June Christy, who was presented with Kenton at the concert, was a tremendous hit with the audience despite the fact that her solo stints of recent years have made her into more of a cafe entertainer than a jazz singer and her only concession to nostalgia was How High the Moon.
AT THE DANCE at Sweet’s, the band seemed much more relaxed and at ease and, particularly on Youngblood, created a storm that was quite exciting.
More new things were played that night, and Niehaus, Perkins, and Fontana continued to be the most interesting soloists. However, Spencer Sinatra, the new tenor, took a fine bit on Youngblood and may turn out to be the surprise of the band. Counce was featured more at the dance, too, and is very impressive.
Kent Larsen, the valve and slide trombonist, seemed more relaxed at the dance when he blew You Never Entered My Mind than on his solo bits at the concert. The biggest disappointment was in Nimitz, who failed to live up to his previous work at either the concert or the dance.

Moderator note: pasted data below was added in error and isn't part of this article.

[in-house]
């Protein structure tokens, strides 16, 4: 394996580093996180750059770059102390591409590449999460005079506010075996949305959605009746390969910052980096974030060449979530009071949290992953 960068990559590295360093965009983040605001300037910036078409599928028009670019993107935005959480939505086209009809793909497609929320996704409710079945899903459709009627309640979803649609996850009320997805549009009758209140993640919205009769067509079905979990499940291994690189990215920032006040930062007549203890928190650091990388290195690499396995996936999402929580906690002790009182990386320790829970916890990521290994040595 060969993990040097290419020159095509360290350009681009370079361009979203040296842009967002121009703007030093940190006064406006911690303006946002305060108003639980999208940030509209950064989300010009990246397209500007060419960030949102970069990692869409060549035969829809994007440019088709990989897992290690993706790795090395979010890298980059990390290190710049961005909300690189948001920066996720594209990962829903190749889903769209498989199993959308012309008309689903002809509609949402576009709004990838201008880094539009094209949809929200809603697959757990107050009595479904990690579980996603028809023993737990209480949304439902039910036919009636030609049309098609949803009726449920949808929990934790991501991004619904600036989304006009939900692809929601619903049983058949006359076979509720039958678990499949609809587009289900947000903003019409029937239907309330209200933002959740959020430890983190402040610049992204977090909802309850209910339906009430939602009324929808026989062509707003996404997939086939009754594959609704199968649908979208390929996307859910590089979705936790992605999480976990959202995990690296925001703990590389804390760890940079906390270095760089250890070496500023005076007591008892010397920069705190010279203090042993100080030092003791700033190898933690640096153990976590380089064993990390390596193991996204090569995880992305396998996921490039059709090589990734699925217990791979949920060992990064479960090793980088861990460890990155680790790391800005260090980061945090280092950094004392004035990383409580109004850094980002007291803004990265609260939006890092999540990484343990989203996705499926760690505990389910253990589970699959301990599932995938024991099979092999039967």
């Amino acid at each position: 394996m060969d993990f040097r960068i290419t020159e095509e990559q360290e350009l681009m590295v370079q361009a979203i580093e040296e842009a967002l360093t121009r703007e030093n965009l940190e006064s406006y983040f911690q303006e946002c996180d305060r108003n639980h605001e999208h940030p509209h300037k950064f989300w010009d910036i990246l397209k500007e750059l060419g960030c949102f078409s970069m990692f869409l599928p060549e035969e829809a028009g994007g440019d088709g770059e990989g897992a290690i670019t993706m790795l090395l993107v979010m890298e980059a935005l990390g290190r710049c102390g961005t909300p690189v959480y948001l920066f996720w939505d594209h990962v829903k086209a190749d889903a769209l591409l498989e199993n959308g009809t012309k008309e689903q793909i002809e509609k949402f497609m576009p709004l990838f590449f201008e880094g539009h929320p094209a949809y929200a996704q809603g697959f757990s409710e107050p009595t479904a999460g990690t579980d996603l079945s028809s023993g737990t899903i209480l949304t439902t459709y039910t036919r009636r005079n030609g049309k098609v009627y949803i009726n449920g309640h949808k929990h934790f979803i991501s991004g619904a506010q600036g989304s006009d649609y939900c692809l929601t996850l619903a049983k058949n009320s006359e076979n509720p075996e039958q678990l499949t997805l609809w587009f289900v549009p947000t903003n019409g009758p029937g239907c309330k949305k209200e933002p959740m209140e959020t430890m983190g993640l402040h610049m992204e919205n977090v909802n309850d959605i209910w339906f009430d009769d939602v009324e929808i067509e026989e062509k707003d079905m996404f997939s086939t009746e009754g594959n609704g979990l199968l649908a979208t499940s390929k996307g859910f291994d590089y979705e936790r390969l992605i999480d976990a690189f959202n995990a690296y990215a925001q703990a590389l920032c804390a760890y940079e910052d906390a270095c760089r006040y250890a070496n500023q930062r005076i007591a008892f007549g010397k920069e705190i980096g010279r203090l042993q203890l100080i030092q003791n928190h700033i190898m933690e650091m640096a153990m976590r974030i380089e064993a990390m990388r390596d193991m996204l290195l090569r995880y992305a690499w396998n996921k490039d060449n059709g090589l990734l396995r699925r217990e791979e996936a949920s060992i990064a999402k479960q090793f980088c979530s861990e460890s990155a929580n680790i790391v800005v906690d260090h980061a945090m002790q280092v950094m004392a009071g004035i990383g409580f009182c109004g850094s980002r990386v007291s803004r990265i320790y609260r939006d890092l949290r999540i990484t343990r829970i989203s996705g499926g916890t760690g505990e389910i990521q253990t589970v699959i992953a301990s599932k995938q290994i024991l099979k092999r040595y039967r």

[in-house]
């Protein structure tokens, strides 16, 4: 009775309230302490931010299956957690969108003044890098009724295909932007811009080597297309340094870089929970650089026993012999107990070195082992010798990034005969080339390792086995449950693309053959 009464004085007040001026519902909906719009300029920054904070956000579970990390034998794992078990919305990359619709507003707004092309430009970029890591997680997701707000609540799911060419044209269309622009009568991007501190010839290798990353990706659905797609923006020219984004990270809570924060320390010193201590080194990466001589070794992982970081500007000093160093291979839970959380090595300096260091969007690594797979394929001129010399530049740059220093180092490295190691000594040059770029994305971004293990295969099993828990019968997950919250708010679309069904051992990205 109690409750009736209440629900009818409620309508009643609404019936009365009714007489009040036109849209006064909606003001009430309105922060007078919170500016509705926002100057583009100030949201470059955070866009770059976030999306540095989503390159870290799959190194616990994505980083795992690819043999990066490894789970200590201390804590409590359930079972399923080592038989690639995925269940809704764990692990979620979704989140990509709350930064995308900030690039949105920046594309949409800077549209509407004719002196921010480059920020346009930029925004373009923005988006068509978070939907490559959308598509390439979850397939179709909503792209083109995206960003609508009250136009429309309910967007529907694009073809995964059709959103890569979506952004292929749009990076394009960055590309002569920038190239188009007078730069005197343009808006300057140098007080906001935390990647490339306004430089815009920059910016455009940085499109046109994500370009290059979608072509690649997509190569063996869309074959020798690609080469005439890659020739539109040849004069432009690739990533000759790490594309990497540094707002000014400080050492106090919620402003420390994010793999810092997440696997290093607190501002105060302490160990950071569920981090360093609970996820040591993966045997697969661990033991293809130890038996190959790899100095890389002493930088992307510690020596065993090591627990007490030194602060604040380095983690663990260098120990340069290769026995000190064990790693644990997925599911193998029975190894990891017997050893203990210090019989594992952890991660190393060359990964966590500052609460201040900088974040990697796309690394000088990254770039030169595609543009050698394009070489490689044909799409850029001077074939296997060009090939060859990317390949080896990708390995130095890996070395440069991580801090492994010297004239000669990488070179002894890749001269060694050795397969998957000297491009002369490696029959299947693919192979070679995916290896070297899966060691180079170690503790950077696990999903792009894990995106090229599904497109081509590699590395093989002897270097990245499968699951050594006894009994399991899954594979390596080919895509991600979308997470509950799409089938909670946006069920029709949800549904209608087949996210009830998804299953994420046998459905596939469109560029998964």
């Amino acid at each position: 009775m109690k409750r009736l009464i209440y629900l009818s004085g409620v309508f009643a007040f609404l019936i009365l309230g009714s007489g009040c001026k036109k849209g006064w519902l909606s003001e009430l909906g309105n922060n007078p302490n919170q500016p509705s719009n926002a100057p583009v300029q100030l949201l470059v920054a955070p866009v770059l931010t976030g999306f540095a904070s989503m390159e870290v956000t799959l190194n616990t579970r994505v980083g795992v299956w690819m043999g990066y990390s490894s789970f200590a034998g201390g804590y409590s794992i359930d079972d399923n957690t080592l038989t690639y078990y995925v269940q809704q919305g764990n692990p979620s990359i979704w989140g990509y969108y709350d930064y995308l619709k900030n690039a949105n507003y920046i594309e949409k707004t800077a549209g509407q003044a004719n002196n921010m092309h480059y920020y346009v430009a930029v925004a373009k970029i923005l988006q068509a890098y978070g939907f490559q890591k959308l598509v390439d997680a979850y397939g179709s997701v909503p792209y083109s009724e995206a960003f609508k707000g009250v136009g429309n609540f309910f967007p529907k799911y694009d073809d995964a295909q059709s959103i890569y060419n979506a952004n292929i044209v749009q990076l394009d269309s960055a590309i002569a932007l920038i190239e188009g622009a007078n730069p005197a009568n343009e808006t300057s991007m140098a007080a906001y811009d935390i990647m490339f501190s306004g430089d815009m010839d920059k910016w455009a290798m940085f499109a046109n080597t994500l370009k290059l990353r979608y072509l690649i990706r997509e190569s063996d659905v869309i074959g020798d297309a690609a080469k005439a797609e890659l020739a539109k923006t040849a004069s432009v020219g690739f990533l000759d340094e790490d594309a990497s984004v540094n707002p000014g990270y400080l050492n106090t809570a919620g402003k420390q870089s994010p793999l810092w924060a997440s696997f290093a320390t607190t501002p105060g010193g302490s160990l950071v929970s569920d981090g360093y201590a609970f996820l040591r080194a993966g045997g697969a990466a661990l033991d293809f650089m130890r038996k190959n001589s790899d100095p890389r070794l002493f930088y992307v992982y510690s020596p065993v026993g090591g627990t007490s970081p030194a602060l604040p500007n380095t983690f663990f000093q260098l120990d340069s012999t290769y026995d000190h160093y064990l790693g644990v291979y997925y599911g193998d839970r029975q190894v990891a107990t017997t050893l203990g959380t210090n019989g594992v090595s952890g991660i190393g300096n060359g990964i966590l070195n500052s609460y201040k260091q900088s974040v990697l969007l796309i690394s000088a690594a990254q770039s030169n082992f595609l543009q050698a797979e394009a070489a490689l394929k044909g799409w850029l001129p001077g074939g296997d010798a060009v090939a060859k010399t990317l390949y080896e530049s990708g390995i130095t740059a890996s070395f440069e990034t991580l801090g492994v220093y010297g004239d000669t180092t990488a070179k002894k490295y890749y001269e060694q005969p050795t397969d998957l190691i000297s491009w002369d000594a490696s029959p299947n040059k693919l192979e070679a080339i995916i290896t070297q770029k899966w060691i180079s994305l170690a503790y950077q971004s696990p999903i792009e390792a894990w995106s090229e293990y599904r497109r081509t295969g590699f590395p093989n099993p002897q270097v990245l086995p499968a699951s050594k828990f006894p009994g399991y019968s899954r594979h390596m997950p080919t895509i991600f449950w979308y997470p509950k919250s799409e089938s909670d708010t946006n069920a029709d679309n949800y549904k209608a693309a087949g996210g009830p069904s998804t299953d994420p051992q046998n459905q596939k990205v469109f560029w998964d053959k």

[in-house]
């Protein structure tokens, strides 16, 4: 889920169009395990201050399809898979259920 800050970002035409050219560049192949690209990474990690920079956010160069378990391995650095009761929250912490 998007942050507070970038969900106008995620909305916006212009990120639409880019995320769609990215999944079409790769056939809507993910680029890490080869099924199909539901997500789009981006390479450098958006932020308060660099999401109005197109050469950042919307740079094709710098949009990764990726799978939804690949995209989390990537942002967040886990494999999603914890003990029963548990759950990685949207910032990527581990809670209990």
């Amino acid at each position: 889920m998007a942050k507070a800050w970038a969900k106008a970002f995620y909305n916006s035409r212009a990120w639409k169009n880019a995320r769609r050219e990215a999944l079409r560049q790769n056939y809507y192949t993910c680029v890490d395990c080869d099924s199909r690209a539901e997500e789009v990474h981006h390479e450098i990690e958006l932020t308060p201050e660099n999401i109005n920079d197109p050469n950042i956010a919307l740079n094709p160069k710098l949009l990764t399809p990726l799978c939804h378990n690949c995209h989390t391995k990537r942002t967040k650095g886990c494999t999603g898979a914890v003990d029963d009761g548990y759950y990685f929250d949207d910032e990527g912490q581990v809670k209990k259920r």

IF YOU EXPECT this to be the band that finally crosses over and swings for Kenton in the sense of Basie, Herman, et al, you will be disappointed. This band does not, and probably never will, swing that way.
It does have impressive showmanship, excellent soloists and arrangements that allow the good musicians, section by section to extend themselves. It’s strength, however, lies in these factors and not in any rhythmic propulsion. In addition, the weight of brass is greater than usual, and the reeds have not up to now at any rate, developed a section sound to hold their own. At times the saxophone soloists, taking brief bits during a number, were almost obliterated by the crashing brass.